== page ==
2009 comebacks: Line-drying clothes

clothesline
clothesline

Ever since the invention of the tumble dryer, it's been a mark of status to show the world that you don't have to air-dry your clothes anymore. Housing developments and apartment buildings around the country have banned the practice, ostensibly because seeing all those clothes is unsightly, but really because their presence made a home seem like it was worth less if its occupants couldn't afford a dryer. Within the space of a generation, hanging your clothes on the line became something that the lower classes did.

Now that we're entering a less wasteful age in which we want our stuff to last as long as possible, that stigma is dying. One group, Project Laundry List, is successfully lobbying state governments to allow you to dry your duds any way you wish. So far, Florida, Utah, and Colorado have all supported "right-to-dry" laws. Change is in the wind, along with a lot more underwear.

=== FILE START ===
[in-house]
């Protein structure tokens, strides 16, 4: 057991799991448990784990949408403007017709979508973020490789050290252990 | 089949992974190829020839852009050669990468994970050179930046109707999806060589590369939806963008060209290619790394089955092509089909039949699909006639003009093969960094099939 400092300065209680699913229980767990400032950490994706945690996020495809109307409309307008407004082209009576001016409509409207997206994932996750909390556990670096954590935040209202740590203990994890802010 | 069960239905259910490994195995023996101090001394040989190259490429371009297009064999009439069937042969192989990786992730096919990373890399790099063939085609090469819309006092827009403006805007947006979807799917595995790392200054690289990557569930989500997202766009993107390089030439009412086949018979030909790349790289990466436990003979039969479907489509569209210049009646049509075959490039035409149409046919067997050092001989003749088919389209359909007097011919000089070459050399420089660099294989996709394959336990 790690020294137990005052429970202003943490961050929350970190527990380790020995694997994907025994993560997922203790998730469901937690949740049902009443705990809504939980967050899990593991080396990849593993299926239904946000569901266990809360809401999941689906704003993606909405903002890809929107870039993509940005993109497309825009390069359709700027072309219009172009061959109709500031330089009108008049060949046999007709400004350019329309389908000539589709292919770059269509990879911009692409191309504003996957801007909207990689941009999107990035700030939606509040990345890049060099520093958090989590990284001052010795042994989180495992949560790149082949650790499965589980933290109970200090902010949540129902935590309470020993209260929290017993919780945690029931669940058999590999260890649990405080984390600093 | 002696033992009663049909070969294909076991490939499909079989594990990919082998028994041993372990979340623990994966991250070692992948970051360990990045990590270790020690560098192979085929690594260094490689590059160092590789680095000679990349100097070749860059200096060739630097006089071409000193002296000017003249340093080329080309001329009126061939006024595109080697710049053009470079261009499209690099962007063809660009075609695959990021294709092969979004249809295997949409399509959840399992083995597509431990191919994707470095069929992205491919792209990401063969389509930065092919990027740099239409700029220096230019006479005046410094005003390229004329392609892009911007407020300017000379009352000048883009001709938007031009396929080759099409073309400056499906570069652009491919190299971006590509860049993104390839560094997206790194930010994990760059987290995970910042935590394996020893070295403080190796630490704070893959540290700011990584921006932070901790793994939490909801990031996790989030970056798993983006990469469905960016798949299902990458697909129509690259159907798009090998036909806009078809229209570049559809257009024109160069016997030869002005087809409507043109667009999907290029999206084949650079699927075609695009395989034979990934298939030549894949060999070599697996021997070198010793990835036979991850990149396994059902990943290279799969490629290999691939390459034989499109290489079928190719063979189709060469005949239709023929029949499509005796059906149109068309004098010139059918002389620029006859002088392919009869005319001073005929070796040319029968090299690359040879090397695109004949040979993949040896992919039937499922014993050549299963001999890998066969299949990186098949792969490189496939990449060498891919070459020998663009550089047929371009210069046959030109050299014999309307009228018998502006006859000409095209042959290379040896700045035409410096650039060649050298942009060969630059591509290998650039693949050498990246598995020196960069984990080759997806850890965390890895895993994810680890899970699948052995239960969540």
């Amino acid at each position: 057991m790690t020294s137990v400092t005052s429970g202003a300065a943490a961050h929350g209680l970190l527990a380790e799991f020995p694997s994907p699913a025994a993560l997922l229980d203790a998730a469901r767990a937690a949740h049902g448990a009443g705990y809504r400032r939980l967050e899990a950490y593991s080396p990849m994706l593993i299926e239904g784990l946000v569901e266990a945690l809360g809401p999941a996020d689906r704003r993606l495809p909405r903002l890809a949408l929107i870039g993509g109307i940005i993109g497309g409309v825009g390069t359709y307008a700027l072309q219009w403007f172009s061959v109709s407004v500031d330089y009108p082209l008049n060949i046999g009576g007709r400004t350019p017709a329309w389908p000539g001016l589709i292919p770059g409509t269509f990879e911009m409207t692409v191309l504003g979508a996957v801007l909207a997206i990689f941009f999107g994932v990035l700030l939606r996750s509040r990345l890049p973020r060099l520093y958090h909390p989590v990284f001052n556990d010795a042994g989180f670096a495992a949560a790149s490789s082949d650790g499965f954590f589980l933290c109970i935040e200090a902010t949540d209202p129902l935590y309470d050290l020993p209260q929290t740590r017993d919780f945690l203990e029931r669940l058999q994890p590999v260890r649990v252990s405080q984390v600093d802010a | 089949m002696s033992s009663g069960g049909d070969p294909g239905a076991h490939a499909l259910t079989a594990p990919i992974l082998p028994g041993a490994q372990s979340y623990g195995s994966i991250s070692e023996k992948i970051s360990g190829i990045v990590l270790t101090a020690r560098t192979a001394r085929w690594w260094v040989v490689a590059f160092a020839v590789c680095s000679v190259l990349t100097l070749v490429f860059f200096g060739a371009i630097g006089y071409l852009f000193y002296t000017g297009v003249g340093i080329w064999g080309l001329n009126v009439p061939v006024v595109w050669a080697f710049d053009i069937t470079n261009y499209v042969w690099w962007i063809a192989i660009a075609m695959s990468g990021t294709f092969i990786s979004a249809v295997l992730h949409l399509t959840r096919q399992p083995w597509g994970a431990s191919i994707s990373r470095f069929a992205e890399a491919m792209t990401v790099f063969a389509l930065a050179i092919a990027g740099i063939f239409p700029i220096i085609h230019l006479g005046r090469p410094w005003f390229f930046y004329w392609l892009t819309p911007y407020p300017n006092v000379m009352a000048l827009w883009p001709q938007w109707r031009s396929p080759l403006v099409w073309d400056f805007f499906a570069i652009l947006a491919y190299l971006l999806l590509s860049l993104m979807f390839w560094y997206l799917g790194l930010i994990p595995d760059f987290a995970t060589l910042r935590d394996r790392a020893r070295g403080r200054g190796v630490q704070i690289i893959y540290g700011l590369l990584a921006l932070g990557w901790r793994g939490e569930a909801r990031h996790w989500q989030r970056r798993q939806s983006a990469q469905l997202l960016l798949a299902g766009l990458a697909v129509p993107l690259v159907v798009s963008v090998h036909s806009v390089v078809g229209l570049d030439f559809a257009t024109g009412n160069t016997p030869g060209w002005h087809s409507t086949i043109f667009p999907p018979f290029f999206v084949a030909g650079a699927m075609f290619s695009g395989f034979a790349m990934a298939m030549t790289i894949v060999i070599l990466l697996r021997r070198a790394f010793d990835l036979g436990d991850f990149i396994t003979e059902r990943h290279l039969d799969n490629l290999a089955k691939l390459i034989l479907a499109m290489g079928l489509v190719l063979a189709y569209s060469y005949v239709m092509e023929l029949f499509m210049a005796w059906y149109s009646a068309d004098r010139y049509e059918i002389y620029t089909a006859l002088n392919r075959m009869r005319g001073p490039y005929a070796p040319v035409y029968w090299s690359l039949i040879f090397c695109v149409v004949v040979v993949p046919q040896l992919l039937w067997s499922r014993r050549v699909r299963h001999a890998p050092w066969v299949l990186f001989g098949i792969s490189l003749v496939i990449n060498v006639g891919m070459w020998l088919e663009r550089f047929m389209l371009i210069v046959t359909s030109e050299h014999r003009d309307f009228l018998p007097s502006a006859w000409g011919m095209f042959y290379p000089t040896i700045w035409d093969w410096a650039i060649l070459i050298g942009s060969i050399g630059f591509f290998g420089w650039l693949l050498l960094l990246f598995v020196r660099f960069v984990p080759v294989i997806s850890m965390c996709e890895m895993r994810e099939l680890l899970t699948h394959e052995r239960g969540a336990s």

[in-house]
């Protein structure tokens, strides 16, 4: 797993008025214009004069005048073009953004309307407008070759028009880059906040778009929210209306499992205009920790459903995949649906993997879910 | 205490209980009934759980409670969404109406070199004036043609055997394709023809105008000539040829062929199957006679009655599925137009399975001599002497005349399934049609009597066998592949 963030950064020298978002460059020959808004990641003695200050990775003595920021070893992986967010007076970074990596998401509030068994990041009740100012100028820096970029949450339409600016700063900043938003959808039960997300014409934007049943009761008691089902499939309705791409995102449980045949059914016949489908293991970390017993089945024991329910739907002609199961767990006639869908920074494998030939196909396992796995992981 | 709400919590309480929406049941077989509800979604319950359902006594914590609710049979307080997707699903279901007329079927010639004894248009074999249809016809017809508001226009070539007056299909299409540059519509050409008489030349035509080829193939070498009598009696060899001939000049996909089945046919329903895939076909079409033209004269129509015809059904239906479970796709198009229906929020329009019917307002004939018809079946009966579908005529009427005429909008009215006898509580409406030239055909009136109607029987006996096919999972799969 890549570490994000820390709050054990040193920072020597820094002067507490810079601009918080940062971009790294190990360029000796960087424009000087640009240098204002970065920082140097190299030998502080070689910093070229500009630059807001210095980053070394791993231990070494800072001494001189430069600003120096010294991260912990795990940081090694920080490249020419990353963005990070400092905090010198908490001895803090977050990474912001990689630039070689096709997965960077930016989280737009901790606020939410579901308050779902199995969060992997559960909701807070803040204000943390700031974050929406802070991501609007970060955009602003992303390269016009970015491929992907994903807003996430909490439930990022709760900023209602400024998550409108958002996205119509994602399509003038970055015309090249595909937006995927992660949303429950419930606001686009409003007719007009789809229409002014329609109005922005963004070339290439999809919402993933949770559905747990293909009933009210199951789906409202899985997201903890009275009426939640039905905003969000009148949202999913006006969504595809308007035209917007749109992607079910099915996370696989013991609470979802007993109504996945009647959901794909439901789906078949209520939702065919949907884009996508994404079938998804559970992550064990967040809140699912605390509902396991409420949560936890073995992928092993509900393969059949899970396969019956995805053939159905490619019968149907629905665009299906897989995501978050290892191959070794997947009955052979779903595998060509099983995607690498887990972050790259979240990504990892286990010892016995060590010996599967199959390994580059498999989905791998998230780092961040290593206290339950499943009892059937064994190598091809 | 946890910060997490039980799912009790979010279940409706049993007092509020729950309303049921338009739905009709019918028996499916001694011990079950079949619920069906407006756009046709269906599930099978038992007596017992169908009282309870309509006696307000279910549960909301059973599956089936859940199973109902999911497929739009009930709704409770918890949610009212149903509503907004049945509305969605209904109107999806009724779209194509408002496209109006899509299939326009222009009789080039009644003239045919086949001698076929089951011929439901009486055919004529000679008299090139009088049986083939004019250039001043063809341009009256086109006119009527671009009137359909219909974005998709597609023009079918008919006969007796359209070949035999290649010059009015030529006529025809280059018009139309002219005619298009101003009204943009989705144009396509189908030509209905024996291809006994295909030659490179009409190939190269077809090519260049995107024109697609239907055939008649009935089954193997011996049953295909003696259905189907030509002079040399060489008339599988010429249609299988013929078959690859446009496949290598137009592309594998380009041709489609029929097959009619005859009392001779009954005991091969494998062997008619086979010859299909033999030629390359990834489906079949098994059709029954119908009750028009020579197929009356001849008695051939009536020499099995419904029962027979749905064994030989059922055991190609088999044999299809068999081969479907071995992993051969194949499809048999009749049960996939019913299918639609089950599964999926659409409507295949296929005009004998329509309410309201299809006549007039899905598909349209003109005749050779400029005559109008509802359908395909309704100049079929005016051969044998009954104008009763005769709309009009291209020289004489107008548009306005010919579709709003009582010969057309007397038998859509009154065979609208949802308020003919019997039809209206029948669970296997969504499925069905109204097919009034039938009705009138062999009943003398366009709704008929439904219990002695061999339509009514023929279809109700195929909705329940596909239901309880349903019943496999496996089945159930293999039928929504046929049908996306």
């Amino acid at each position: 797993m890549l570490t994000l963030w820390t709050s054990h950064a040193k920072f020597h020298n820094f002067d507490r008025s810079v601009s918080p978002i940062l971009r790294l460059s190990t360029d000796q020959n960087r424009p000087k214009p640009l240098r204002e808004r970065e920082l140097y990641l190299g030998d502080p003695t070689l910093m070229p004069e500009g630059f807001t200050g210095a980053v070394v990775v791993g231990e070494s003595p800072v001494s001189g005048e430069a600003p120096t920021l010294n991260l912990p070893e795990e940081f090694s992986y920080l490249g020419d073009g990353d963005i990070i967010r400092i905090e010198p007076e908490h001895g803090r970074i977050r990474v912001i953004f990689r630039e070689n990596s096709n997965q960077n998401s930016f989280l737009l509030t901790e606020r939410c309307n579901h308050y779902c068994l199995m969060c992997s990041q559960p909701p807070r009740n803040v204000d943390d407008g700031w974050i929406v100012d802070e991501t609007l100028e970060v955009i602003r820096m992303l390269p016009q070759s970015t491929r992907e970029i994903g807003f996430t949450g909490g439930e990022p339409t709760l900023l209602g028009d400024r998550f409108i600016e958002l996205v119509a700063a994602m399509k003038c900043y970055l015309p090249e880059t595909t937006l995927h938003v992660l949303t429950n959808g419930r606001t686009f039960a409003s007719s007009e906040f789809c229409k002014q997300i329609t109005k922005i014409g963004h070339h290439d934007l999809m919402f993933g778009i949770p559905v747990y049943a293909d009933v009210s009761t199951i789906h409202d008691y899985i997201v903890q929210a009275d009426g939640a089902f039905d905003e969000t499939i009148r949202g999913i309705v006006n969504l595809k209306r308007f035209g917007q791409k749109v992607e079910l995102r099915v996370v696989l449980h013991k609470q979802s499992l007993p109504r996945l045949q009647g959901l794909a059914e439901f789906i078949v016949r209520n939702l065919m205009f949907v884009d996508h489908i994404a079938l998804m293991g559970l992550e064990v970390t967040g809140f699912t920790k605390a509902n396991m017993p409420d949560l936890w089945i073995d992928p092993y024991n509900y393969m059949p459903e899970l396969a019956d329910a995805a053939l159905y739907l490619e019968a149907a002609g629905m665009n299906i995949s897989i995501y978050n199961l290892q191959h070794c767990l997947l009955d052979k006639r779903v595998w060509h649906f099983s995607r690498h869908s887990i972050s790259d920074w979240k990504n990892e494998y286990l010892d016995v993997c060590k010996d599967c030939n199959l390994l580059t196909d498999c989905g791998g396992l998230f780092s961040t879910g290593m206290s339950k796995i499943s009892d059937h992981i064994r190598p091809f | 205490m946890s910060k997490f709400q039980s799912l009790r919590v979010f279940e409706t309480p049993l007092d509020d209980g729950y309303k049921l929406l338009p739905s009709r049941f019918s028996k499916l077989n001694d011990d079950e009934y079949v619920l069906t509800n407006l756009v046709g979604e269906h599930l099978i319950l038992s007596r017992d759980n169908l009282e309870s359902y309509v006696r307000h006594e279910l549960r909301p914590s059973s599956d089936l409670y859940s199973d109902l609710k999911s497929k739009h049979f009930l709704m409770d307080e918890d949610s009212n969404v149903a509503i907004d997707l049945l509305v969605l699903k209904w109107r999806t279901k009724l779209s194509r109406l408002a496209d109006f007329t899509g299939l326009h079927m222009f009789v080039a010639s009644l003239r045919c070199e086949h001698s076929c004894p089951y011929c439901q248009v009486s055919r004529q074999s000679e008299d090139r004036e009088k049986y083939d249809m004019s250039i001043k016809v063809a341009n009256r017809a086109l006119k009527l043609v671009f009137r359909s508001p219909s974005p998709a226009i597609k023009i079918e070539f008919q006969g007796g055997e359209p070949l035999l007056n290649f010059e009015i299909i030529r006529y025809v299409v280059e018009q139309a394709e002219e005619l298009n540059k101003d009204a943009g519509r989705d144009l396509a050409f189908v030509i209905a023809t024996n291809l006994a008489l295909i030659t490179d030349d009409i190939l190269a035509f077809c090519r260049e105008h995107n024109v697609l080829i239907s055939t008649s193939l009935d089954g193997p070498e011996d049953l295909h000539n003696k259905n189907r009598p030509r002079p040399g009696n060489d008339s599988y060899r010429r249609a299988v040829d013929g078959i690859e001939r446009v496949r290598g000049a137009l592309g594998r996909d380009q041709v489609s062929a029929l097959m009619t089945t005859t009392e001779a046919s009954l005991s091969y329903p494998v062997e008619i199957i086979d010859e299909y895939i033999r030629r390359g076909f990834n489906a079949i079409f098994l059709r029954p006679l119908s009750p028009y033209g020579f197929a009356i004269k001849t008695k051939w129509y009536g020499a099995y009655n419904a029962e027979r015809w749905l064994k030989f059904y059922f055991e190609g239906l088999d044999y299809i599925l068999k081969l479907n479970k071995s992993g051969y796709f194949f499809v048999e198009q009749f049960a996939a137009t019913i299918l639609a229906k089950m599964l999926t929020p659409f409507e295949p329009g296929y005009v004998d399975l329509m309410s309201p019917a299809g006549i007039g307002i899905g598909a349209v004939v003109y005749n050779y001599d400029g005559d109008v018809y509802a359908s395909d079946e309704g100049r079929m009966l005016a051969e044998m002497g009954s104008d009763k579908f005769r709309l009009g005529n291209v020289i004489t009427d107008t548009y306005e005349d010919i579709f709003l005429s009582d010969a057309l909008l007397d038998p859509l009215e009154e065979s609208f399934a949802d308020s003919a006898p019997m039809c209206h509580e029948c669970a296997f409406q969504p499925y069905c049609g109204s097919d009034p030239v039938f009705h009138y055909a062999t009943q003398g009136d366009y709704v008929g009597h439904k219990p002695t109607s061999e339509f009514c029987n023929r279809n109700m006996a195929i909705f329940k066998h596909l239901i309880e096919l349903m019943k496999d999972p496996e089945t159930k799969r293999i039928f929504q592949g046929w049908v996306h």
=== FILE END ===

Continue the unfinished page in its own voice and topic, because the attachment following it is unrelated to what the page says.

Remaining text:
The fact is that hanging your clothes on a line to dry is better for them. Colors linger longer, giving your clothes a longer life. The fabric holds up longer--dryer lint, after all, is nothing but a thin layer that has been sheared from your clothes. The high heat of a dryer can also play havoc with the size of your clothes, so that something with a perfect fit comes out misshapen or, worse, six sizes smaller.

And then there's the fact that when you line-dry something, you're not eating up electricity. In terms of energy, dryers are by far the most wasteful appliance in the house, gobbling up 6% of your electric bill. The Wall Street Journal reported that eliminating the dryer portion of your laundry chores will cut an astounding 4.4 pounds of carbon emissions. One ecological watchdog calculates that as the equivalent of losing 16 square feet of natural habitat per load.